Example of learning bridge For example, consider a simple network consisting of a four-port transparent bridge with five stations attached to it. The ports on the bridge are numbered one through four. Station A and Station B are on port 1, no station is on port 2, Station C is on port 3, and Station D and Station E are on port 4.
Station B transmits a packet destined for Station C. Since the bridge doesn't know what port station B is on yet, it puts the packet out onto every port except Port 1 (the packet came from Port 1, so the bridge knows that the packet has already been seen by stations on Port 1). This method is known as flooding. The bridge also examines the Source Address in the packet and determines that Station B is attached to Port 1. It updates its tables (see Fig. 2).
Example of learning bridge Now the bridge knows where Station B is, it will forward packets destined for Station B only onto Port 1. As stations transmit packets, the bridge will learn the location of more and more stations. Finally, it knows the location of every station that is attached to its ports. In this method, even if the bridge doesn't know the location of a station, packets still get sent to their destination, just with a tiny bit of wasted bandwidth. Finally, the bridge adds each entry in its internal tables and deletes the entry if, after a period of time known as the aging time, the bridge has not received any traffic from that station. This is just an extra safeguard to keep the bridge's tables up-to-date.
Advantages of Transparent Bridges Self learning: requires no manual configuration. Independent of higher level protocols (TCP/IP).
Disadvantages of Transparent Bridges Can only work with one path between segments. Loops are not allowed. A loop would confuse the bridges as to which side of the bridge a node was really on, remote or local. We cannot use Transparent bridges on MAN or WANs, because many paths can be taken to reach a destination.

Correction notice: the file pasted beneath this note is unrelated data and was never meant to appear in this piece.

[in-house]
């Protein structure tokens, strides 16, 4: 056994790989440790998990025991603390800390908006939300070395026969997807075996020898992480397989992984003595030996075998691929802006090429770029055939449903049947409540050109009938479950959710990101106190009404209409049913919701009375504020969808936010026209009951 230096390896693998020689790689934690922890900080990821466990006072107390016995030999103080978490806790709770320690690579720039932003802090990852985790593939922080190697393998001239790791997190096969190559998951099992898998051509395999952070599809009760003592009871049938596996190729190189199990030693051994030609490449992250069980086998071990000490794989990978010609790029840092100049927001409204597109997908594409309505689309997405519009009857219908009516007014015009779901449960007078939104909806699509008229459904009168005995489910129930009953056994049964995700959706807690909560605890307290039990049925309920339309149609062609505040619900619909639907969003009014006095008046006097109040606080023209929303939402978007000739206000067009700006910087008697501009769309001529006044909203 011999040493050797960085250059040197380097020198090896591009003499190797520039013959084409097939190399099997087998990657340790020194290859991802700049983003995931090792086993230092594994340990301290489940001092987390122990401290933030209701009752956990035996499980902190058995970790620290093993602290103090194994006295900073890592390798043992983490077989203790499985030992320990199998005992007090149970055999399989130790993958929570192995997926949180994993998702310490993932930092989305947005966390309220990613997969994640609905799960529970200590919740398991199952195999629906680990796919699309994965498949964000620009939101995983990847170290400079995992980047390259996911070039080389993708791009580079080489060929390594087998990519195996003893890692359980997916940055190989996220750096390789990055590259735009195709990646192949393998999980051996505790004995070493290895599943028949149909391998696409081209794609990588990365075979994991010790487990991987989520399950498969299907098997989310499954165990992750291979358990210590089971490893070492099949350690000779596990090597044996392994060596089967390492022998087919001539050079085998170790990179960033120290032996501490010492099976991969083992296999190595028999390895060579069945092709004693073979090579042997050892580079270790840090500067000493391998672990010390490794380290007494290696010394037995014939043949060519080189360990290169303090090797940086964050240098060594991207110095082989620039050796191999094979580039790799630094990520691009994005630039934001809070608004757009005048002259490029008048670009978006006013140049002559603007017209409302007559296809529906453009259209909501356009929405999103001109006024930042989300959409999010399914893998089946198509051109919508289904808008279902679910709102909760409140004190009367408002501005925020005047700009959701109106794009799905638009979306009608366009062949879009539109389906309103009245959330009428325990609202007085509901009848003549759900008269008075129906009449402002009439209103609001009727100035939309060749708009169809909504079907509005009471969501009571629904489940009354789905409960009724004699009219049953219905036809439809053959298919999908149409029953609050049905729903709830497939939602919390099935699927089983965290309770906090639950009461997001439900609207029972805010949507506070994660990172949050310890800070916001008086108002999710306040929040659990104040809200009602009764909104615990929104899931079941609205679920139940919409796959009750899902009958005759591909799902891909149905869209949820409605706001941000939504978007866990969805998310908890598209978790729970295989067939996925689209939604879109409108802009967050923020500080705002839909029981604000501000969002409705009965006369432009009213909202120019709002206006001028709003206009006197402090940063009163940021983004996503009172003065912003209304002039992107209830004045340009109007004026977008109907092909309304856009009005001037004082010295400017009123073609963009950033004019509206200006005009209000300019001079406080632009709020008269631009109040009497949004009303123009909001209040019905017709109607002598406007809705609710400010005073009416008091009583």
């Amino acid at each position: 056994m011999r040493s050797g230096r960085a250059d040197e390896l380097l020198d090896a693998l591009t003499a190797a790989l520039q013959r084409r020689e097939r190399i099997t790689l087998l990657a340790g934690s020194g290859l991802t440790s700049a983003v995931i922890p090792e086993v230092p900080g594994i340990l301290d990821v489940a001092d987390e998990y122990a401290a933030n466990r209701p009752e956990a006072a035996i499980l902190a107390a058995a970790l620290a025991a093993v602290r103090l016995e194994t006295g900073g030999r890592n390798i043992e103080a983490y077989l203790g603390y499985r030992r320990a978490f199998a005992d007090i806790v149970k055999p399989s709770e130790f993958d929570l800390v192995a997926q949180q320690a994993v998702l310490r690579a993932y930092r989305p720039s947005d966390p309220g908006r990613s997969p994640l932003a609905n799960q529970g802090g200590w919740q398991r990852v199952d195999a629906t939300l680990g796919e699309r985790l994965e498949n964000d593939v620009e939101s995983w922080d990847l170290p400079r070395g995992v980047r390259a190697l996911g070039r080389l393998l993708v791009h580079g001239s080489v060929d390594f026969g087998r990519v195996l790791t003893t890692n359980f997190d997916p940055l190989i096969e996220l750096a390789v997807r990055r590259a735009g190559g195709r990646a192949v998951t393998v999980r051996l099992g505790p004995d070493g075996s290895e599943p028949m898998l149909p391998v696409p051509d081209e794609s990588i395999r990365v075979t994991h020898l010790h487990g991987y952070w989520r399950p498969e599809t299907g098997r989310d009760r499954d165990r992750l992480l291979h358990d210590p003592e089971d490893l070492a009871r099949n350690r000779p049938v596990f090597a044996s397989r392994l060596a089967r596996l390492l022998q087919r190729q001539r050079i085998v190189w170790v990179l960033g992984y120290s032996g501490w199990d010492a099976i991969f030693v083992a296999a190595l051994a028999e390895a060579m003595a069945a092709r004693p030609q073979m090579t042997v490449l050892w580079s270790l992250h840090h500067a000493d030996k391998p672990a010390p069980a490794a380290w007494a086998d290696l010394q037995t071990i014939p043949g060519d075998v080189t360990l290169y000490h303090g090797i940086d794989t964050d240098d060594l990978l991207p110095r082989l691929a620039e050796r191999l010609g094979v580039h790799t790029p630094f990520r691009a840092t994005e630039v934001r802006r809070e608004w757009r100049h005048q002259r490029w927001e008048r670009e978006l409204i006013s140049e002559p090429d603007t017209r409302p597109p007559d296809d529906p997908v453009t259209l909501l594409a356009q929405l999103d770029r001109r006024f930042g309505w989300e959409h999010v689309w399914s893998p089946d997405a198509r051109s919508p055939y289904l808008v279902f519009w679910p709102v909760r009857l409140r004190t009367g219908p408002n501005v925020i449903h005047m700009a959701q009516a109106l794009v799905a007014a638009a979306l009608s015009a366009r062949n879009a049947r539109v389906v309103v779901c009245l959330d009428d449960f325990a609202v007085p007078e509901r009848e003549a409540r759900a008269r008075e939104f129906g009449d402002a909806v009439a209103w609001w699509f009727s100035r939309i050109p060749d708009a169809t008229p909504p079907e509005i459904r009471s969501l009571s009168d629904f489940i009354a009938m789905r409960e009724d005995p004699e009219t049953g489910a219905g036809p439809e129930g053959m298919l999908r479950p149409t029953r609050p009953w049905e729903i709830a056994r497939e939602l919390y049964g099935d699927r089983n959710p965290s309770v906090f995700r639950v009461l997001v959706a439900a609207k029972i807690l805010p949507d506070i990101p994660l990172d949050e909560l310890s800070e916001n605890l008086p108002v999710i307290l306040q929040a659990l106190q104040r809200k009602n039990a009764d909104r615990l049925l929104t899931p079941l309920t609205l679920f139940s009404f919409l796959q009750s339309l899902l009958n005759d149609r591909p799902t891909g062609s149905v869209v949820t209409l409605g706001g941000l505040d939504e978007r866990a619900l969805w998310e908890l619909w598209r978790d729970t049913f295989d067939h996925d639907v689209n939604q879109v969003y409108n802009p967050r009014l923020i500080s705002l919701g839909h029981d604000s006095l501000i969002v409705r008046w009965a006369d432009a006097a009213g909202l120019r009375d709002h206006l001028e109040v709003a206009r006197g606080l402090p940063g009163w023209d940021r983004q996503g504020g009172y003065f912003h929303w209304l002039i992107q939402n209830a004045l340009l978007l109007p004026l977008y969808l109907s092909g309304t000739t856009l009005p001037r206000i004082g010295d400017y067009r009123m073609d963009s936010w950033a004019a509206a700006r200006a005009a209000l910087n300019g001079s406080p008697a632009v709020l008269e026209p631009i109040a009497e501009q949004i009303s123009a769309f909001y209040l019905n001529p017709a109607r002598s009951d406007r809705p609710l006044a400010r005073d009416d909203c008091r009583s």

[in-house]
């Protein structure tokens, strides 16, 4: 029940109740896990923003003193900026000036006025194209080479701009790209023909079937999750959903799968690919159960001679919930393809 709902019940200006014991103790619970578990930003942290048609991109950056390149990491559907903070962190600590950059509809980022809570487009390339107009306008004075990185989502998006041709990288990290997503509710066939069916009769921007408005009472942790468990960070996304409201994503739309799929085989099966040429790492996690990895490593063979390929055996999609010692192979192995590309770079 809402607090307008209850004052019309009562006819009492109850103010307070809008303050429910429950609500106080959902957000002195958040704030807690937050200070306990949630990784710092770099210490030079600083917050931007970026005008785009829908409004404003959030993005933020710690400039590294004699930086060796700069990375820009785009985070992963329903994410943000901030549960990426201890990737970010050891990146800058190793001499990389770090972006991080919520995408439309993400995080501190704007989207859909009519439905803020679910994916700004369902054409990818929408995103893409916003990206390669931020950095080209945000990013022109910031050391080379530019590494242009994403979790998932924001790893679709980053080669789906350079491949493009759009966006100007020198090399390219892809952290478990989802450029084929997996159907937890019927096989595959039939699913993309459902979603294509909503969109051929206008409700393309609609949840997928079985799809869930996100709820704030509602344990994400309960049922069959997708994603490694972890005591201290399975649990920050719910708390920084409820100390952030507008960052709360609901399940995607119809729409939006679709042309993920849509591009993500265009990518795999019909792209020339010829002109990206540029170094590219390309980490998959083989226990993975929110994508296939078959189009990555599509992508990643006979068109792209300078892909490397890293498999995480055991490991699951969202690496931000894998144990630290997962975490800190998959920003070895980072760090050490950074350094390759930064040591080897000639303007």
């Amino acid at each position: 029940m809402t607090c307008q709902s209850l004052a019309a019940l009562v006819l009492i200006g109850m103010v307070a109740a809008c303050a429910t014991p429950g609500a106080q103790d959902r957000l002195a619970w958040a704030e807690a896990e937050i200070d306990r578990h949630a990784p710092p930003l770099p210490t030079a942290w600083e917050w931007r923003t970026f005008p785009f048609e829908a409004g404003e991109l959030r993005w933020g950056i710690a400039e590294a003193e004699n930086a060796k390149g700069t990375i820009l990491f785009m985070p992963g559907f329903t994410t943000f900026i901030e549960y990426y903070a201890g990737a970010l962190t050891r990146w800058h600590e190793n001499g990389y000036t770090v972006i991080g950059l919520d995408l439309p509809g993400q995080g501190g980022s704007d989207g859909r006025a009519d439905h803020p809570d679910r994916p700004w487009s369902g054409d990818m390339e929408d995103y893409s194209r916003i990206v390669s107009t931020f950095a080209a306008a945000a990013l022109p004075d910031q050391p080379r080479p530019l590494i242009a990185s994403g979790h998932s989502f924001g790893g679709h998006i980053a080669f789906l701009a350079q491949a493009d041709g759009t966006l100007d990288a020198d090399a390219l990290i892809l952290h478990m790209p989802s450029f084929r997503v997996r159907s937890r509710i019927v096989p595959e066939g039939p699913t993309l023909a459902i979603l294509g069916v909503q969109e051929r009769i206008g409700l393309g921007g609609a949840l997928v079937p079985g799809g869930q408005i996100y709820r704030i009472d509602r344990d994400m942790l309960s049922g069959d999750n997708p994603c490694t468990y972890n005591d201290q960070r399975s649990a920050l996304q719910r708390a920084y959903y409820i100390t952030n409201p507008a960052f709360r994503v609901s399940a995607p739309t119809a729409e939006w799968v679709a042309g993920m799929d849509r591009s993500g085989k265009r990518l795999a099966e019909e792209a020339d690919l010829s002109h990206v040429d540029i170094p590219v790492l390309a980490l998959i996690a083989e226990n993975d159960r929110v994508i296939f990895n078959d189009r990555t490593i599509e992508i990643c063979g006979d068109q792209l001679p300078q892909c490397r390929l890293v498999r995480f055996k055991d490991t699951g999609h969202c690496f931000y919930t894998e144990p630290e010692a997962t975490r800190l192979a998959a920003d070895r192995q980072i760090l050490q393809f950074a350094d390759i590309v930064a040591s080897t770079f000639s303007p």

Source routing bridge In a source-routing network, the entire route to the destination station is contained in the packet sent by the source. On the other hand, each source-routing bridge must have the intelligence to determine the appropriate route to all possible destinations.
Reasons to use a bridge Security: Stops networks from forwarding sensitive data. Bandwidth: Reduce traffic by segmentation Reliability: If segment goes down, it will not affect the other segment. Translation: Translate different Data Link protocols, such as Token ring to Ethernet.
Router Like a bridge, a router must have at least two network interface. Bridge provides a means of interconnecting similar LANs. The router is capable of connecting a variety of LANs and WANs. Routers have access to information from all lower layers of the protocol stack (Physical, Link, and Network). Routers route packets based on the IP destination network, not on the destination hosts. Routers use one (or more) specific routing algorithms to calculate the best path through an internetwork. Path may be calculated in real time (dynamically), so that they can constantly adjust to changing network conditions.
Routers are typically much more processing intensive than bridges. As a result, their processing speeds (usually measured in packets forwarded per second) are not usually very high due to much more sophisticated path selection based on routing algorithms. The decision to buy a bridge or a router depends on the specific needs of each network administrator, and on existing network environment.
Brouter Many modern routers are actually brouters. Brouters are essentially routers that can also bridge. Most routing algorithms are specific to particular Network Layer protocols. A brouter will first check a packet to see if it supports the packet's routing algorithm. If not, the packet is bridged using layer 2 (Link layer) information.